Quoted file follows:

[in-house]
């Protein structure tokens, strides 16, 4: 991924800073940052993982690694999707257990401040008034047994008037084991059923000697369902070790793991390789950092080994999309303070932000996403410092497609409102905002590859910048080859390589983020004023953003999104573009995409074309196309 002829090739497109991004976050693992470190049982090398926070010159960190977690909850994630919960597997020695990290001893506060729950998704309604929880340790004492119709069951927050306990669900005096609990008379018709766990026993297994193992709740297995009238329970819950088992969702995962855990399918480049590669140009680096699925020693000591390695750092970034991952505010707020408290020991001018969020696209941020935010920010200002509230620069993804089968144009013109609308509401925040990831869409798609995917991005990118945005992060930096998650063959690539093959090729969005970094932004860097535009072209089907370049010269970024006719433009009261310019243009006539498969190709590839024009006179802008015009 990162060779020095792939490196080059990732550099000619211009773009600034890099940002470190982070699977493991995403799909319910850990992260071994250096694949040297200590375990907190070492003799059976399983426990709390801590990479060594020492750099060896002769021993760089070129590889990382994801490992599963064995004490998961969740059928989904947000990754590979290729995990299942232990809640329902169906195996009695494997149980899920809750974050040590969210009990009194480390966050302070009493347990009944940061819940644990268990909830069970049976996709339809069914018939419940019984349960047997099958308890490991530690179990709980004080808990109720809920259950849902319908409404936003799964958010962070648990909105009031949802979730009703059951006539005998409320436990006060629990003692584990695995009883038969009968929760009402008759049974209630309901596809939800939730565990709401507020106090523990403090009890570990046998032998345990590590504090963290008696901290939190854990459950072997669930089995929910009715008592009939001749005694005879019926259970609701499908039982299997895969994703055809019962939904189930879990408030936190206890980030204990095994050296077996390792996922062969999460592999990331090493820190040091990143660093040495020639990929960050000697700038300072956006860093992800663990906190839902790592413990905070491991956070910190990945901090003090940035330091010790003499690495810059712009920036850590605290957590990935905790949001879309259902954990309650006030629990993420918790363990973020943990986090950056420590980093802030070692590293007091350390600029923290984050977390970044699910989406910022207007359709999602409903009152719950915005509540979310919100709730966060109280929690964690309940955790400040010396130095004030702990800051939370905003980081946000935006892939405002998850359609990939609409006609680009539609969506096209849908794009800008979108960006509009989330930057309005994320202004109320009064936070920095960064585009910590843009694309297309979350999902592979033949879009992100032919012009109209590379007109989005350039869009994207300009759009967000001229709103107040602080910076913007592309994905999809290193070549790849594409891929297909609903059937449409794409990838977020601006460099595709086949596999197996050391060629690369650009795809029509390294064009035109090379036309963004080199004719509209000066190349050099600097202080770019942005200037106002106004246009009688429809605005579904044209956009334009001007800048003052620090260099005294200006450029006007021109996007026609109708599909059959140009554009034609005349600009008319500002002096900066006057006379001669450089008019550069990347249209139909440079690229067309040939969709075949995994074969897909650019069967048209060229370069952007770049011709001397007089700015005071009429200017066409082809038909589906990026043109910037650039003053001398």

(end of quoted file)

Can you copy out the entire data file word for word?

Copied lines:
[in-house]
């Protein structure tokens, strides 16, 4: 991924800073940052993982690694999707257990401040008034047994008037084991059923000697369902070790793991390789950092080994999309303070932000996403410092497609409102905002590859910048080859390589983020004023953003999104573009995409074309196309 002829090739497109991004976050693992470190049982090398926070010159960190977690909850994630919960597997020695990290001893506060729950998704309604929880340790004492119709069951927050306990669900005096609990008379018709766990026993297994193992709740297995009238329970819950088992969702995962855990399918480049590669140009680096699925020693000591390695750092970034991952505010707020408290020991001018969020696209941020935010920010200002509230620069993804089968144009013109609308509401925040990831869409798609995917991005990118945005992060930096998650063959690539093959090729969005970094932004860097535009072209089907370049010269970024006719433009009261310019243009006539498969190709590839024009006179802008015009 990162060779020095792939490196080059990732550099000619211009773009600034890099940002470190982070699977493991995403799909319910850990992260071994250096694949040297200590375990907190070492003799059976399983426990709390801590990479060594020492750099060896002769021993760089070129590889990382994801490992599963064995004490998961969740059928989904947000990754590979290729995990299942232990809640329902169906195996009695494997149980899920809750974050040590969210009990009194480390966050302070009493347990009944940061819940644990268990909830069970049976996709339809069914018939419940019984349960047997099958308890490991530690179990709980004080808990109720809920259950849902319908409404936003799964958010962070648990909105009031949802979730009703059951006539005998409320436990006060629990003692584990695995009883038969009968929760009402008759049974209630309901596809939800939730565990709401507020106090523990403090009890570990046998032998345990590590504090963290008696901290939190854990459950072997669930089995929910009715008592009939001749005694005879019926259970609701499908039982299997895969994703055809019962939904189930879990408030936190206890980030204990095994050296077996390792996922062969999460592999990331090493820190040091990143660093040495020639990929960050000697700038300072956006860093992800663990906190839902790592413990905070491991956070910190990945901090003090940035330091010790003499690495810059712009920036850590605290957590990935905790949001879309259902954990309650006030629990993420918790363990973020943990986090950056420590980093802030070692590293007091350390600029923290984050977390970044699910989406910022207007359709999602409903009152719950915005509540979310919100709730966060109280929690964690309940955790400040010396130095004030702990800051939370905003980081946000935006892939405002998850359609990939609409006609680009539609969506096209849908794009800008979108960006509009989330930057309005994320202004109320009064936070920095960064585009910590843009694309297309979350999902592979033949879009992100032919012009109209590379007109989005350039869009994207300009759009967000001229709103107040602080910076913007592309994905999809290193070549790849594409891929297909609903059937449409794409990838977020601006460099595709086949596999197996050391060629690369650009795809029509390294064009035109090379036309963004080199004719509209000066190349050099600097202080770019942005200037106002106004246009009688429809605005579904044209956009334009001007800048003052620090260099005294200006450029006007021109996007026609109708599909059959140009554009034609005349600009008319500002002096900066006057006379001669450089008019550069990347249209139909440079690229067309040939969709075949995994074969897909650019069967048209060229370069952007770049011709001397007089700015005071009429200017066409082809038909589906990026043109910037650039003053001398």